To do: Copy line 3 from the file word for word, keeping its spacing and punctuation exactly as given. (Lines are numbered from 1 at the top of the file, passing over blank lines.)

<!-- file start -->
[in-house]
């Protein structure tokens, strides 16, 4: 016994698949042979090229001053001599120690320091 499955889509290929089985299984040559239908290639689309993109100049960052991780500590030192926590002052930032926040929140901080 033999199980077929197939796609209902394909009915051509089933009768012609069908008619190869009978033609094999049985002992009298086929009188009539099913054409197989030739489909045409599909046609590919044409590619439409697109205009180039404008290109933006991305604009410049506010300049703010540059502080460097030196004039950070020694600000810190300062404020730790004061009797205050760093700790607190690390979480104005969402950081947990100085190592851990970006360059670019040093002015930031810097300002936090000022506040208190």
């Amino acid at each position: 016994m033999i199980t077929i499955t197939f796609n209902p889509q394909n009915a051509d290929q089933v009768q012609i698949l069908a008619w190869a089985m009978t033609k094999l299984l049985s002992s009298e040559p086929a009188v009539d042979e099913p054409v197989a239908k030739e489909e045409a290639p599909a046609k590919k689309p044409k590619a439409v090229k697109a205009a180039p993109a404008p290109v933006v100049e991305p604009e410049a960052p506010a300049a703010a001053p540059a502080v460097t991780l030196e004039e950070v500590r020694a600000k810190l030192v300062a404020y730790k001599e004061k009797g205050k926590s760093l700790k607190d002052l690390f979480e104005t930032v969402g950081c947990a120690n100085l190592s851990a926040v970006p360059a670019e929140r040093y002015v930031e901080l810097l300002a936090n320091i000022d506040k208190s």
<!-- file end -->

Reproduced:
């Amino acid at each position: 016994m033999i199980t077929i499955t197939f796609n209902p889509q394909n009915a051509d290929q089933v009768q012609i698949l069908a008619w190869a089985m009978t033609k094999l299984l049985s002992s009298e040559p086929a009188v009539d042979e099913p054409v197989a239908k030739e489909e045409a290639p599909a046609k590919k689309p044409k590619a439409v090229k697109a205009a180039p993109a404008p290109v933006v100049e991305p604009e410049a960052p506010a300049a703010a001053p540059a502080v460097t991780l030196e004039e950070v500590r020694a600000k810190l030192v300062a404020y730790k001599e004061k009797g205050k926590s760093l700790k607190d002052l690390f979480e104005t930032v969402g950081c947990a120690n100085l190592s851990a926040v970006p360059a670019e929140r040093y002015v930031e901080l810097l300002a936090n320091i000022d506040k208190s």